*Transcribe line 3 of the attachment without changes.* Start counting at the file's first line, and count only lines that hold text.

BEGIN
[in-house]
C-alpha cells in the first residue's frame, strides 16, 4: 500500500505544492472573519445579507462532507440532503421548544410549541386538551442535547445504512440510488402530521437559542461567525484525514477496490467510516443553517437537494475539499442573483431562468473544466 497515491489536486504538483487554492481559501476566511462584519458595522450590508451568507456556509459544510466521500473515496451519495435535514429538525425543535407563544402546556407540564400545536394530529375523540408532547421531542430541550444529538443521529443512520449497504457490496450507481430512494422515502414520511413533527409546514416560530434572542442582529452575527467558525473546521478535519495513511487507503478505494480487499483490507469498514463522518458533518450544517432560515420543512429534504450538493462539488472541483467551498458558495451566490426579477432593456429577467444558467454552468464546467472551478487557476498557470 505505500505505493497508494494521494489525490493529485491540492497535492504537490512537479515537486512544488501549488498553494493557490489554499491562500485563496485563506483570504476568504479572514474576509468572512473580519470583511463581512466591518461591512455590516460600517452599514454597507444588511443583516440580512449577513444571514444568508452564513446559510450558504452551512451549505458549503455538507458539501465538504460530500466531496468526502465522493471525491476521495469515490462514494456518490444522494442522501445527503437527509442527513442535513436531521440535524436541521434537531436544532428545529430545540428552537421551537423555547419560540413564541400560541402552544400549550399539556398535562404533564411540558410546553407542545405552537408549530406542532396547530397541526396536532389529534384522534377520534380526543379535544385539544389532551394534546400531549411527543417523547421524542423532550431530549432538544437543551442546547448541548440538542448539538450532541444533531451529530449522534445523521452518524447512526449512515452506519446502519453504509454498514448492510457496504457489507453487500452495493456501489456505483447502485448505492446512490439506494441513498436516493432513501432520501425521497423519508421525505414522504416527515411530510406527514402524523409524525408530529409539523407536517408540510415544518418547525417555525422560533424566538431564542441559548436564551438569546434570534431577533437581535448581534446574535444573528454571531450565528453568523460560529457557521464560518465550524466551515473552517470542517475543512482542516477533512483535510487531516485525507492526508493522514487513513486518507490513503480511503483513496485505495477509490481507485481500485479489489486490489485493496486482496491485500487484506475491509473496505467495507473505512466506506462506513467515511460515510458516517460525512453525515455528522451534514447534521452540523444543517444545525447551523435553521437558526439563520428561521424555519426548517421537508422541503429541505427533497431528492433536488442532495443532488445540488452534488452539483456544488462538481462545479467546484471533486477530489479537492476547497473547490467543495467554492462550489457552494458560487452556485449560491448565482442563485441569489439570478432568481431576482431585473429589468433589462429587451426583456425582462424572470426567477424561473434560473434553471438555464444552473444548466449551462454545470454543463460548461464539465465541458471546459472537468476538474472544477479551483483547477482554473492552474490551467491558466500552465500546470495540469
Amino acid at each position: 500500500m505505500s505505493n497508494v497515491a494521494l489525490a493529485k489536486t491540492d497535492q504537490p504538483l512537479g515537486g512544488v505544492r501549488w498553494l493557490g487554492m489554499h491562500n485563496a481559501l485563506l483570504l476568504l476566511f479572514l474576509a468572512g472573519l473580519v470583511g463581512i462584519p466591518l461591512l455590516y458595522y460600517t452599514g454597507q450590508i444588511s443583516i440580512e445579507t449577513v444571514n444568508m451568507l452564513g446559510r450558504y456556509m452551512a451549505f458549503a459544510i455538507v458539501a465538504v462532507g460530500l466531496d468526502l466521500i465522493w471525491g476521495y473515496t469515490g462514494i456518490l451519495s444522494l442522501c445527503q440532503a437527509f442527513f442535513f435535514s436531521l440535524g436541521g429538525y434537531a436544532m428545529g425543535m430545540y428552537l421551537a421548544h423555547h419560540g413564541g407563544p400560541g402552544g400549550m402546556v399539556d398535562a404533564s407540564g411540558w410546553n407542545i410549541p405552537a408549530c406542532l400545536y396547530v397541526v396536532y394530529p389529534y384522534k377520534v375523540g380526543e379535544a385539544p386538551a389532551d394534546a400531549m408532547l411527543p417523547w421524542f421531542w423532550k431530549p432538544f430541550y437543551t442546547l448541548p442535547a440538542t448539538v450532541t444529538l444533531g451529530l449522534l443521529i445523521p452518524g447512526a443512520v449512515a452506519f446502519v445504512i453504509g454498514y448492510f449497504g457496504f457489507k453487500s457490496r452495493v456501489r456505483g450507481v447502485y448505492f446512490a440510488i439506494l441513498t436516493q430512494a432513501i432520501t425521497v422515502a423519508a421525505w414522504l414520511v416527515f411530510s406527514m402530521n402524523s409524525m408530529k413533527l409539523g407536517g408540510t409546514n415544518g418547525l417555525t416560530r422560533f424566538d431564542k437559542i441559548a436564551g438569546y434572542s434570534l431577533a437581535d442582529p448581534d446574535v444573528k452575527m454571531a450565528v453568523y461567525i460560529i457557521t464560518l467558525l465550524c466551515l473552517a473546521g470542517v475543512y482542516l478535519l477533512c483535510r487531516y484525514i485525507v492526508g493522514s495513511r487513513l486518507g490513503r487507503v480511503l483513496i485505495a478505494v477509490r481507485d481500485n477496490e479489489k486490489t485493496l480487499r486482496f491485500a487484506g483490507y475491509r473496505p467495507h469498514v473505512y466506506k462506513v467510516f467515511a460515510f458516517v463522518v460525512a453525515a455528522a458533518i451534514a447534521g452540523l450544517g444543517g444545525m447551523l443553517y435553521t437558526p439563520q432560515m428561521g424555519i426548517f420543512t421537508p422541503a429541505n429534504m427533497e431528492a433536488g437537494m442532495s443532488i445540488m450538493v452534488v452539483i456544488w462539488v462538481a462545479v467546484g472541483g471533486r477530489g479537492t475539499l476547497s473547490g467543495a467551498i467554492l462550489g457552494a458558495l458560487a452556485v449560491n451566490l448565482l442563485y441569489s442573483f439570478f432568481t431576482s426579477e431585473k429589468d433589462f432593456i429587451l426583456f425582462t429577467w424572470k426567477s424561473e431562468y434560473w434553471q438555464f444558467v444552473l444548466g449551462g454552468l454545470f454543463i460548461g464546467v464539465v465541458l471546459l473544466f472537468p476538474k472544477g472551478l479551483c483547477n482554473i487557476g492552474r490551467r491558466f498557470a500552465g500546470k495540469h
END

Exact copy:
Amino acid at each position: 500500500m505505500s505505493n497508494v497515491a494521494l489525490a493529485k489536486t491540492d497535492q504537490p504538483l512537479g515537486g512544488v505544492r501549488w498553494l493557490g487554492m489554499h491562500n485563496a481559501l485563506l483570504l476568504l476566511f479572514l474576509a468572512g472573519l473580519v470583511g463581512i462584519p466591518l461591512l455590516y458595522y460600517t452599514g454597507q450590508i444588511s443583516i440580512e445579507t449577513v444571514n444568508m451568507l452564513g446559510r450558504y456556509m452551512a451549505f458549503a459544510i455538507v458539501a465538504v462532507g460530500l466531496d468526502l466521500i465522493w471525491g476521495y473515496t469515490g462514494i456518490l451519495s444522494l442522501c445527503q440532503a437527509f442527513f442535513f435535514s436531521l440535524g436541521g429538525y434537531a436544532m428545529g425543535m430545540y428552537l421551537a421548544h423555547h419560540g413564541g407563544p400560541g402552544g400549550m402546556v399539556d398535562a404533564s407540564g411540558w410546553n407542545i410549541p405552537a408549530c406542532l400545536y396547530v397541526v396536532y394530529p389529534y384522534k377520534v375523540g380526543e379535544a385539544p386538551a389532551d394534546a400531549m408532547l411527543p417523547w421524542f421531542w423532550k431530549p432538544f430541550y437543551t442546547l448541548p442535547a440538542t448539538v450532541t444529538l444533531g451529530l449522534l443521529i445523521p452518524g447512526a443512520v449512515a452506519f446502519v445504512i453504509g454498514y448492510f449497504g457496504f457489507k453487500s457490496r452495493v456501489r456505483g450507481v447502485y448505492f446512490a440510488i439506494l441513498t436516493q430512494a432513501i432520501t425521497v422515502a423519508a421525505w414522504l414520511v416527515f411530510s406527514m402530521n402524523s409524525m408530529k413533527l409539523g407536517g408540510t409546514n415544518g418547525l417555525t416560530r422560533f424566538d431564542k437559542i441559548a436564551g438569546y434572542s434570534l431577533a437581535d442582529p448581534d446574535v444573528k452575527m454571531a450565528v453568523y461567525i460560529i457557521t464560518l467558525l465550524c466551515l473552517a473546521g470542517v475543512y482542516l478535519l477533512c483535510r487531516y484525514i485525507v492526508g493522514s495513511r487513513l486518507g490513503r487507503v480511503l483513496i485505495a478505494v477509490r481507485d481500485n477496490e479489489k486490489t485493496l480487499r486482496f491485500a487484506g483490507y475491509r473496505p467495507h469498514v473505512y466506506k462506513v467510516f467515511a460515510f458516517v463522518v460525512a453525515a455528522a458533518i451534514a447534521g452540523l450544517g444543517g444545525m447551523l443553517y435553521t437558526p439563520q432560515m428561521g424555519i426548517f420543512t421537508p422541503a429541505n429534504m427533497e431528492a433536488g437537494m442532495s443532488i445540488m450538493v452534488v452539483i456544488w462539488v462538481a462545479v467546484g472541483g471533486r477530489g479537492t475539499l476547497s473547490g467543495a467551498i467554492l462550489g457552494a458558495l458560487a452556485v449560491n451566490l448565482l442563485y441569489s442573483f439570478f432568481t431576482s426579477e431585473k429589468d433589462f432593456i429587451l426583456f425582462t429577467w424572470k426567477s424561473e431562468y434560473w434553471q438555464f444558467v444552473l444548466g449551462g454552468l454545470f454543463i460548461g464546467v464539465v465541458l471546459l473544466f472537468p476538474k472544477g472551478l479551483c483547477n482554473i487557476g492552474r490551467r491558466f498557470a500552465g500546470k495540469h